By: Capt. Zach Hall ‘13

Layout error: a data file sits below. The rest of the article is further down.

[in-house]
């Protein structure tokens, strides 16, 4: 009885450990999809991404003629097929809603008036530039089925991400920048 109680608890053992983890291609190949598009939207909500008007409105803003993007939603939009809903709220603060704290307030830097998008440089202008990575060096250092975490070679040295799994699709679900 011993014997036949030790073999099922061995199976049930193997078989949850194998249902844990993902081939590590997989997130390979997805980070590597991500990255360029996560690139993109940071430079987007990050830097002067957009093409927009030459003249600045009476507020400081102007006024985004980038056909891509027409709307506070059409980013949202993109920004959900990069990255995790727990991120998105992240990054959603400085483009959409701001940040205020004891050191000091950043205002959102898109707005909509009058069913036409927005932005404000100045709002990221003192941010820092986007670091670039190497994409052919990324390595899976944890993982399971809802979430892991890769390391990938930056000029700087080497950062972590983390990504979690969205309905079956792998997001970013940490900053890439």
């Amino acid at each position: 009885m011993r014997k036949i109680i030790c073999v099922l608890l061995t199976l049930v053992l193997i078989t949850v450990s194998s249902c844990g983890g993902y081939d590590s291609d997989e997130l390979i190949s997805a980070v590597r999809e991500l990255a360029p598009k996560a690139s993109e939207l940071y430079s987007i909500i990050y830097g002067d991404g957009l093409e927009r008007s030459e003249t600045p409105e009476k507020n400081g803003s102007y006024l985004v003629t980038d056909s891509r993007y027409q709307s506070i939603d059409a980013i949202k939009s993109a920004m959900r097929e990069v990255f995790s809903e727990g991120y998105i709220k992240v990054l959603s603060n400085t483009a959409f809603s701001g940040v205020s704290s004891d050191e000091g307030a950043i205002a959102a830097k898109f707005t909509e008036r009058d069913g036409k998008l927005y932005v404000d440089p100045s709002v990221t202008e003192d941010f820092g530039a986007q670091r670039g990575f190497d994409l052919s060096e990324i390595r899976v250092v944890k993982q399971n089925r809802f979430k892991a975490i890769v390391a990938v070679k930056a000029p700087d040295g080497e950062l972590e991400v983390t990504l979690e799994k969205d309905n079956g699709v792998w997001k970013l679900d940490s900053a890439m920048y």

As a bathymetric analyst in Washington College’s GIS Lab, I have the exciting job of heading up the premier bathymetric analysis of the Chester River and surrounding Chesapeake Bay area. Bathymetry deals with the depth of a body of water. Its application is mostly seen in the form of a nautical chart used for navigation on the water. Maritime navigation is tricky and needs to be monitored very closely. Unlike navigating a vehicle on the land, seafaring vessels face constraints by their draft or how low they sit in the water. With these constraints it is vital for mariners to have an accurate and up to date understanding of the changes in the depth of water. My projects deal with the depth of the Chester River and the surrounding bay area. What was once a laborious process using a line with a weight on the end to measure how deep the water is, this data can now be acquired by a depth-finder and logged into an onboard chart plotter every second using an Autonomous Remote Global Underwater Surveillance (Argus). Washington College has partnered with Service Engineering, who developed Argus, to help field test the new device. Using this technology we can get accurate and up-to-date soundings of the river. The data is then compared to the soundings that have been taken of the Chester River by NOAA (National Oceanic and Atmospheric Administration) many years ago. We are working to re-measure and update the current set of bathymetric data on the Chester and use it to analyze the changes in the riverbed and to map potentially new navigational hazards. The fuel behind our work here on the Chester River is the relatively low boat traffic, which in turn leads to a diminished need for an updated sounding of the area by the government. We hope that as our data accumulates we can ultimately work with government organizations such as NOAA and make the Chester River the most up-to-date and best mapped river in the US.